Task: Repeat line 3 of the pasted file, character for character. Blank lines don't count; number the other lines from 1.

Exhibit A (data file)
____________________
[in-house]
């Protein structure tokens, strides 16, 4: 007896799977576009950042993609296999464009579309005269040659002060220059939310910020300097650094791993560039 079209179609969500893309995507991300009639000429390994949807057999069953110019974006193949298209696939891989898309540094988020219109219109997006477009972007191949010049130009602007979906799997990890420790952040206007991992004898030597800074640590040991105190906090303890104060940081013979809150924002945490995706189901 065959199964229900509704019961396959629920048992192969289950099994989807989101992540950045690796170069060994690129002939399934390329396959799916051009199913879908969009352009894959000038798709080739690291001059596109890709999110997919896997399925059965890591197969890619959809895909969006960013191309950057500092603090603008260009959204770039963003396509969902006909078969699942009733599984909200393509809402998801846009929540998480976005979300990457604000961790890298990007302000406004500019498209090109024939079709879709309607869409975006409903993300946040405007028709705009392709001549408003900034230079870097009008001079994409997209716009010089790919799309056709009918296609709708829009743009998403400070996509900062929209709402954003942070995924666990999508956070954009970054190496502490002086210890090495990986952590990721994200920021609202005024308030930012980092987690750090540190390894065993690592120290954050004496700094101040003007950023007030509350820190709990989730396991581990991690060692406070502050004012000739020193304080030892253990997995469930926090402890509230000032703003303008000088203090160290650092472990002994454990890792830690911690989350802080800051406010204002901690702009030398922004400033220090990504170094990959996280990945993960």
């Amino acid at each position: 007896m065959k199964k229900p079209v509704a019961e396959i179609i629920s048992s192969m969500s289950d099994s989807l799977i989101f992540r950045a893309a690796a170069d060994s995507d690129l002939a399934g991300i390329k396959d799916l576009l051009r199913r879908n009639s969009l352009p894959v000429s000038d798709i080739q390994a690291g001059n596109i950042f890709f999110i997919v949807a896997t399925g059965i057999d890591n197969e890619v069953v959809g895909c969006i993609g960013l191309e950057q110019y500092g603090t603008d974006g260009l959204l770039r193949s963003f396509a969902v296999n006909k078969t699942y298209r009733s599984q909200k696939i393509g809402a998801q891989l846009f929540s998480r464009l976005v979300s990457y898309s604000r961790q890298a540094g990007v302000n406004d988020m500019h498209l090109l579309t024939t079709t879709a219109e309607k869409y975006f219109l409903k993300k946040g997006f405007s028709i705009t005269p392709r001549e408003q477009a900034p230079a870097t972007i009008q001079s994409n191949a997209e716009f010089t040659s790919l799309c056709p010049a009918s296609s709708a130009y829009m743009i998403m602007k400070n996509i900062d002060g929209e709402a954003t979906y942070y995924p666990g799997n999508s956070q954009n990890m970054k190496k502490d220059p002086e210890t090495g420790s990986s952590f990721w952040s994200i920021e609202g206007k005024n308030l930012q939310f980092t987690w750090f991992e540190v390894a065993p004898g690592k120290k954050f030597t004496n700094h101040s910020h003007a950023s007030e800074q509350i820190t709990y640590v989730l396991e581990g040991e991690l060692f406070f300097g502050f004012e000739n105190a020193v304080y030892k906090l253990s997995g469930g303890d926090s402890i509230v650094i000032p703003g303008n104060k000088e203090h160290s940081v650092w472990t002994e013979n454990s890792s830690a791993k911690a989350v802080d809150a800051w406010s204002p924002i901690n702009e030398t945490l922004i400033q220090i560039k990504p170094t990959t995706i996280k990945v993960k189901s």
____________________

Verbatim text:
């Amino acid at each position: 007896m065959k199964k229900p079209v509704a019961e396959i179609i629920s048992s192969m969500s289950d099994s989807l799977i989101f992540r950045a893309a690796a170069d060994s995507d690129l002939a399934g991300i390329k396959d799916l576009l051009r199913r879908n009639s969009l352009p894959v000429s000038d798709i080739q390994a690291g001059n596109i950042f890709f999110i997919v949807a896997t399925g059965i057999d890591n197969e890619v069953v959809g895909c969006i993609g960013l191309e950057q110019y500092g603090t603008d974006g260009l959204l770039r193949s963003f396509a969902v296999n006909k078969t699942y298209r009733s599984q909200k696939i393509g809402a998801q891989l846009f929540s998480r464009l976005v979300s990457y898309s604000r961790q890298a540094g990007v302000n406004d988020m500019h498209l090109l579309t024939t079709t879709a219109e309607k869409y975006f219109l409903k993300k946040g997006f405007s028709i705009t005269p392709r001549e408003q477009a900034p230079a870097t972007i009008q001079s994409n191949a997209e716009f010089t040659s790919l799309c056709p010049a009918s296609s709708a130009y829009m743009i998403m602007k400070n996509i900062d002060g929209e709402a954003t979906y942070y995924p666990g799997n999508s956070q954009n990890m970054k190496k502490d220059p002086e210890t090495g420790s990986s952590f990721w952040s994200i920021e609202g206007k005024n308030l930012q939310f980092t987690w750090f991992e540190v390894a065993p004898g690592k120290k954050f030597t004496n700094h101040s910020h003007a950023s007030e800074q509350i820190t709990y640590v989730l396991e581990g040991e991690l060692f406070f300097g502050f004012e000739n105190a020193v304080y030892k906090l253990s997995g469930g303890d926090s402890i509230v650094i000032p703003g303008n104060k000088e203090h160290s940081v650092w472990t002994e013979n454990s890792s830690a791993k911690a989350v802080d809150a800051w406010s204002p924002i901690n702009e030398t945490l922004i400033q220090i560039k990504p170094t990959t995706i996280k990945v993960k189901s």